While X-O Manowar tries to determine the best course of action regarding the upcoming Harbinger War, Shanhara, Aric's suit, takes us back to the earlier days of Aric and the Visigoths. We focus on two figures: Sabbas and Aric. Sabbas is a slave worker in the mines of Zambia, and Aric stakes out his own quest to save a Visigoth kidnapped by a Roman platoon.
So, I'll admit that I didn't know Aric was one of the Visigoths until I read the previews for this issue. That doesn't really change anything, but it was a funny twist for me in reading this comic.
This issue changes genre for X-O Manowar, shifting to a setting in the late 300's A.D as opposed to the sci-fi superhero fare of the normal comic.
While the story may go to interesting places, this issue was a duller than previous installments. A lot of time is spent setting up the premise. Sabbas is a unique and enjoyable character, but his plot doesn't go very far in this issue. Aric's story isn't all that interesting, even if it does end in a solidly cool fight sequence.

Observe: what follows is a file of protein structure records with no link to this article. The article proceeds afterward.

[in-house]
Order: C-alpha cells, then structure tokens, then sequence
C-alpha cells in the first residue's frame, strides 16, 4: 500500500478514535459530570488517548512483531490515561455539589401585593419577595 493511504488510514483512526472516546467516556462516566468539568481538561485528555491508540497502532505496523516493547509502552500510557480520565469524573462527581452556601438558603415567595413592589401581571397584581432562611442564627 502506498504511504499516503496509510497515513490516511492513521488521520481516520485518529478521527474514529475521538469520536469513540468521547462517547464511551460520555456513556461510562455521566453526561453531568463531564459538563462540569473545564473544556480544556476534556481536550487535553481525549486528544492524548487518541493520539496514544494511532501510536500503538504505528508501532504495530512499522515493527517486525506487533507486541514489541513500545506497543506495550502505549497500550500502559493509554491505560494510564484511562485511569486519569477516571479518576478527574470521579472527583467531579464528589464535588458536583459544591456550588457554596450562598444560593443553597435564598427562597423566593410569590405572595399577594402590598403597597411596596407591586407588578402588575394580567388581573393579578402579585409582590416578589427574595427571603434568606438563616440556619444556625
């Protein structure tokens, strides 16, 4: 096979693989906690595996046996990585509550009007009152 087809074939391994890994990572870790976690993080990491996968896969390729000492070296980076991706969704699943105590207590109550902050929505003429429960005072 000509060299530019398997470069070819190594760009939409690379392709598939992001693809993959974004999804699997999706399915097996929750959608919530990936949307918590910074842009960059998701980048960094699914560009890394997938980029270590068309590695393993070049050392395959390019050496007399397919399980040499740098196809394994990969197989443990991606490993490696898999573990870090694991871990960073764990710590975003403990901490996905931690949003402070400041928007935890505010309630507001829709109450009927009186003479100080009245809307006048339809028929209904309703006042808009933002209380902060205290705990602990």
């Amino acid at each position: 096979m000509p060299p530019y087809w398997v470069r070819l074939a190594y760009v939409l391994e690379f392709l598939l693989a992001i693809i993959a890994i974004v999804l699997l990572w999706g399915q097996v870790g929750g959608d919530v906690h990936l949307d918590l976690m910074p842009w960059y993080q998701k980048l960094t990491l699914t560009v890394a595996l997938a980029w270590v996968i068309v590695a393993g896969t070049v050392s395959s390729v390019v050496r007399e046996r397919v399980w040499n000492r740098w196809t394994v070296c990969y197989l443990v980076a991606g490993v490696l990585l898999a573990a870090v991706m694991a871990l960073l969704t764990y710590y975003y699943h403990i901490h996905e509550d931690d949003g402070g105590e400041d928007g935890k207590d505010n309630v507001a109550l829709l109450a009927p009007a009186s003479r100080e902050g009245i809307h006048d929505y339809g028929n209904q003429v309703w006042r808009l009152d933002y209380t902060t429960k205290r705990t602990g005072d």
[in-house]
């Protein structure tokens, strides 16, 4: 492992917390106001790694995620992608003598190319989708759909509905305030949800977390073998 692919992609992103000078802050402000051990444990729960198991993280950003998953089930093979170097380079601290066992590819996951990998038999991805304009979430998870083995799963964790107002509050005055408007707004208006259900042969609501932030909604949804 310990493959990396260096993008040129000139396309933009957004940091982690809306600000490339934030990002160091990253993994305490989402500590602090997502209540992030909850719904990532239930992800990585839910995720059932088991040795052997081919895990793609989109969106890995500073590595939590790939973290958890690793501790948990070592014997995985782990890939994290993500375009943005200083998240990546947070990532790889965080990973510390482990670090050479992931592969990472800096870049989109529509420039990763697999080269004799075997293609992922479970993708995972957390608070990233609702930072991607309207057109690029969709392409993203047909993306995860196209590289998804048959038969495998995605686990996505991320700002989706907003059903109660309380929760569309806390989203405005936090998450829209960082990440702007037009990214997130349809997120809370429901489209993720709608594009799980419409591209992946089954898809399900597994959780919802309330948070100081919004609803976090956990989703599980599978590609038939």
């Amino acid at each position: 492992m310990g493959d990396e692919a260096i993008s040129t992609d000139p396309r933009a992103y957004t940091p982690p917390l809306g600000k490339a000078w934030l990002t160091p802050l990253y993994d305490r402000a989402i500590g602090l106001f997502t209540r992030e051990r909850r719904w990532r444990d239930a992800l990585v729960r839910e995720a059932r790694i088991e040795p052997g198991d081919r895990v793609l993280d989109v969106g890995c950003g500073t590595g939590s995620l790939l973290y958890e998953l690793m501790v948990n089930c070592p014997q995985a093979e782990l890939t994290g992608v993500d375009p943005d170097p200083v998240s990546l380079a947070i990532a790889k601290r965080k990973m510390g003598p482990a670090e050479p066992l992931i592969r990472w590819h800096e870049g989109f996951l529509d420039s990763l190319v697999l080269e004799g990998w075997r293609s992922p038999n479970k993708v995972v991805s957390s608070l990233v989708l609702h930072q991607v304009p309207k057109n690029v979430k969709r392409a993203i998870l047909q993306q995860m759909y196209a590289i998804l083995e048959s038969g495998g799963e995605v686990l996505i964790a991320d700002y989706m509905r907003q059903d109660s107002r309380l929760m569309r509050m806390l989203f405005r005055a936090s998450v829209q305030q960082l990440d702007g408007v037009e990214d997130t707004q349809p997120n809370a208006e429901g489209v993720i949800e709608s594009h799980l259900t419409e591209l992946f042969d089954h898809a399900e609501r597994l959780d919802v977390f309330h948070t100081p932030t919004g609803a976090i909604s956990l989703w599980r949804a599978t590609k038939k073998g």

I get that X-O Manowar is stepping aside so Aric can do his thing in Harbinger Wars II, but it still would have been nice if the book could have a direct link to the Valiant crossover instead of a symbolic link. It tries to draw parallels between the Visigoths treatment at the hands of the Romans and what the U.S government is doing to the Psiots in Harbinger Wars II. It feels a little tenuous, but it's not too contrived.
Trevor Hairsine's artwork is gorgeous, and it's the strongest aspect of the comic. The world is given good detailing, the texture looks good, and characters are visually distinct from one another. Brian Thies and Stefano Guidano's inking is tight and good. Diego Rodriguez provides the color art, and it adds nice atmosphere to the world. You can almost feel the heat beating down on the characters in the desert regions they travel.
X-O Manowar #15 has great artwork, but the story is underwhelming. It may improve, but this was a fairly conventional start to the arc. Jumping back in time to a fairly well-documented and oft-written isn't an exciting premise, thought here is promise for an interesting racial allegory between the Romans and Visigoths. I can't say this issue is bad, but I can't quite recommend it either.